Focus-Pocus: Balancing With Your Drishti
The Vata energy this spring has felt particularly frenetic so far. Vata is an Ayurvedic term for imbalance of air/wind within the body and our environment. March was more like Godzilla than a lion and its exit was about as gentle as Lindsay Lohan driving home on a Saturday night. From the unruly weather to the astrological antics, I’ve been craving grounding time..literally. The whole point of my hike these days is to reach the spot in the rolling, green hills and plop down amidst the wildflowers. It’s a welcomed opportunity to get down low, root in and simply gaze. Finding time to practice balancing poses on my yoga mat has also been helpful. Rooting the one standing leg down in Half Moon pose while my cat attacks my toes helps me perfect the concentrated focus of my drishti.
I first heard the word drishti ten years ago in a grueling ninety minute power yoga class. The instructor padded through the room as groovy, downtempo sitar music piped through the speakers. She reminded dozens of us to remember our drishti, our gaze, our focal point as we lumbered through balancing on one leg and eventually contorting into a human upside-down L by grasping our right toe with our right fingers, escorting it out to the side. I found the instructor’s advice helpful as I wavered between my internal panic shouting “You’ve GOT to be joking!” and my ego taunting, “You’re up front sister, so make it look good.” Feeling my standing foot rooting into the floor, I softened my eyes, as if I were a wise old rishi and peered right into Ganesha’s belly button who was painted on the front wall.
The drishti serves us in our daily lives both on and off the mat. This soft gaze isn’t a daydream, nor is it a laser-like focus. It’s as if we’re focused on something from a faraway vantage. Some might call this the witness, some call it detachment. I call it stepping back from the window. Our sixth chakra is the energetic center located between our eyes at the frontal lobe of the brain. Often called the ‘third eye’ it is the place of insight and clarity. We get ‘downloads’ of information through the Crown chakra and the a-ha! arrives at the sixth chakra. I speak about the sixth chakra being like a large picture window with a gorgeous expansive view. So often our energetic noses are pressed right up against that window fogging it up. In other words our internal focus is so externalized that we clog up the clarity and are left with a tension headache in the center of our foreheads. The drishti helps us to soften, step back and take in the entire view.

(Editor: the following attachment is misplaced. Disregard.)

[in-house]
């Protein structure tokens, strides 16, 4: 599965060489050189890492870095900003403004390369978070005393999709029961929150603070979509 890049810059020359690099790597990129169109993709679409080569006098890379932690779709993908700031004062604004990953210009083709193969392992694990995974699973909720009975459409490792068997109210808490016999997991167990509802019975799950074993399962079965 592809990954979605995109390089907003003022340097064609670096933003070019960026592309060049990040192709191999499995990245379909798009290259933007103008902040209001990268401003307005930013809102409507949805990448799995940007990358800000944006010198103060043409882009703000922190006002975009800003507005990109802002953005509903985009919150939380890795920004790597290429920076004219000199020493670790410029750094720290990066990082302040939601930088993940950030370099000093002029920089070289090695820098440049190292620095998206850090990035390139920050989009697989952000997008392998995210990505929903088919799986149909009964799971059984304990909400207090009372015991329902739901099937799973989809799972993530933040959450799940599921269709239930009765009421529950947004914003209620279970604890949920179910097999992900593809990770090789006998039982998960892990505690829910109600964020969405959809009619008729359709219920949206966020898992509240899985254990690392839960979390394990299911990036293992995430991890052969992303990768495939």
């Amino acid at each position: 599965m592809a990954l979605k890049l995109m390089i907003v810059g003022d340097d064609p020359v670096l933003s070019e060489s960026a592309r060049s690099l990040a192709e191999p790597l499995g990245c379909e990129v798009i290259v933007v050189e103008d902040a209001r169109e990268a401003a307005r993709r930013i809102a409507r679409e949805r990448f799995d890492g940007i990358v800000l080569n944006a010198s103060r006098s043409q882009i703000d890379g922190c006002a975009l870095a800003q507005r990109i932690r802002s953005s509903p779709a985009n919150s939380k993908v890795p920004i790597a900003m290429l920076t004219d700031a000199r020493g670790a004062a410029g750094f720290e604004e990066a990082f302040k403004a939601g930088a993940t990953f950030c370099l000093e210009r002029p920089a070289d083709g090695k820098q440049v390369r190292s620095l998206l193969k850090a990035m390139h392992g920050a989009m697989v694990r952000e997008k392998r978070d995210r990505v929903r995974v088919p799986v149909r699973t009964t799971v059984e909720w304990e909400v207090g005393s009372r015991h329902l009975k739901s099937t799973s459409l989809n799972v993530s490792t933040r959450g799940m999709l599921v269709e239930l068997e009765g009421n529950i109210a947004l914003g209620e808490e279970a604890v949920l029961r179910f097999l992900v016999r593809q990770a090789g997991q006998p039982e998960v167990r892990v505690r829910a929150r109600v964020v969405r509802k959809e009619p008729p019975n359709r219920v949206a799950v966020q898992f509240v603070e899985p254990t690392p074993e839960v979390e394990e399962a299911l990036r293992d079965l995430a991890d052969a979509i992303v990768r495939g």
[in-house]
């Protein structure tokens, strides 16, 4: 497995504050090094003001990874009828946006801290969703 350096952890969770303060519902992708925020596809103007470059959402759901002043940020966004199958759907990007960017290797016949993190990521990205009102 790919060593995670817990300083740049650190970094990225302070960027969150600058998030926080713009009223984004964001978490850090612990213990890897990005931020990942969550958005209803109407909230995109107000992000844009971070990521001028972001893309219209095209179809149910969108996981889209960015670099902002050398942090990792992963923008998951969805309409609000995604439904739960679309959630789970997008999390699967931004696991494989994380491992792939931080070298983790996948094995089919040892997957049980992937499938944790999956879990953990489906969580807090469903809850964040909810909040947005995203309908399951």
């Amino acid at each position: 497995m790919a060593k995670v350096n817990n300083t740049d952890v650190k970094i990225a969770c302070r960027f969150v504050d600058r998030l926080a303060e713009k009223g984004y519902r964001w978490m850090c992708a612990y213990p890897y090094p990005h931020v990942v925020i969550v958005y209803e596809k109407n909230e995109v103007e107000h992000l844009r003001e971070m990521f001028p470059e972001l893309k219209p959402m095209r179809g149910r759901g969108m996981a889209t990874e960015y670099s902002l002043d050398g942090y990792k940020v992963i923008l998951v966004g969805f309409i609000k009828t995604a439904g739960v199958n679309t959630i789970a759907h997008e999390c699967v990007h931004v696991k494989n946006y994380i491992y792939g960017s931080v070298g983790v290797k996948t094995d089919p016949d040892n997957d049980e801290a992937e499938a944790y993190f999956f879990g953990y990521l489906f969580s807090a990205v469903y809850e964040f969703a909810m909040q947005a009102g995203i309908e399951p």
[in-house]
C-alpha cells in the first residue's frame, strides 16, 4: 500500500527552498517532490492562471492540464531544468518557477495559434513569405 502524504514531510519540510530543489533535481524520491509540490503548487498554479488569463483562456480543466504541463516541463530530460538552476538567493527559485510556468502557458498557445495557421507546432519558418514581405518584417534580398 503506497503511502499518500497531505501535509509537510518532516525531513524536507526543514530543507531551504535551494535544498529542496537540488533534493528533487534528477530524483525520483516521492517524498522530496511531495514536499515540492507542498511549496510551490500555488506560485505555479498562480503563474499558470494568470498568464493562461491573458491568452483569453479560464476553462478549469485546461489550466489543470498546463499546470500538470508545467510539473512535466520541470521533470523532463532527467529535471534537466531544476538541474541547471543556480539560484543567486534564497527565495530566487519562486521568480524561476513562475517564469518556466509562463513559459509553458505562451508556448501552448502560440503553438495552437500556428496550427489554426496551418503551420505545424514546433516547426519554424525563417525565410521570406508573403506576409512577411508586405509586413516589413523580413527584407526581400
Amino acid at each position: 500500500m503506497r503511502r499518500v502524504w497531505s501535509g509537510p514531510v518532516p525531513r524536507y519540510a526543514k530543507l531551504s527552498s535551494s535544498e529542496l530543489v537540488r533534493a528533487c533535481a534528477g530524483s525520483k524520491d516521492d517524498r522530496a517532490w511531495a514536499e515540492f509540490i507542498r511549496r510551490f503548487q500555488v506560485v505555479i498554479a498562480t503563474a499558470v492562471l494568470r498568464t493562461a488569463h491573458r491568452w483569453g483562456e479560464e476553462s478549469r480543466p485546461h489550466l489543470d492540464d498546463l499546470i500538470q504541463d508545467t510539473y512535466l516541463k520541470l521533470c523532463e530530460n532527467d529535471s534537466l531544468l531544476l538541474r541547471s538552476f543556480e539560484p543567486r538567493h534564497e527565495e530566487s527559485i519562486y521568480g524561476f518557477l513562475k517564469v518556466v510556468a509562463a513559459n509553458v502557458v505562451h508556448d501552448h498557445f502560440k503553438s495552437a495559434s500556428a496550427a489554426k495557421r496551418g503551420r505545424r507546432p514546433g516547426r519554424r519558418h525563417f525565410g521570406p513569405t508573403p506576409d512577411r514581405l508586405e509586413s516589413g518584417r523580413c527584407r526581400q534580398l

When we overthink something, we mistrust and disengage with the intuitive and rely heavily on the rational. The rational is more linear thinking, so when we orient ourselves with it more than the intuitive we also feel more discomfort in the chaotic nature of the universe. In this discomfort, exists a constant swirl of reasoning to the point we rationalize ourselves into a state of separation. We spend more time reasoning rather than gaining insight on the broader perspective. We’ve got to step back from the window. Aligning the rational with the intuitive helps us to release our hold on the ‘supposed to be’ and soften into ‘what is’. It’s in this place where we find solace, peace and even compassion for where we and others live on the unified path.
Because energy follows focus, the drishti is essential in establishing a clear path out of whatever shenanigans life brings us. The drishti helps me from pulling my hair out in rush hour traffic. It helps me turn the other cheek from the taunting jelly beans in my daughter’s Easter basket. It’s greatly assisted in opening me to a deeper level of energy healing as I look beyond this dimension of reality. It’s also a powerful tool when I simply don’t have the answers to something horribly tragic.
The practice of drishti is uncomplicated if we allow it. Simply envision yourself at the forefront of your forehead, nose pressed up against the window. Now, soften your eyes take three steps back from the window. Expand and notice the periphery. Doing so will help to calm the mind and restore your energy. Since energy follows focus, solutions may even reveal themselves effortlessly.
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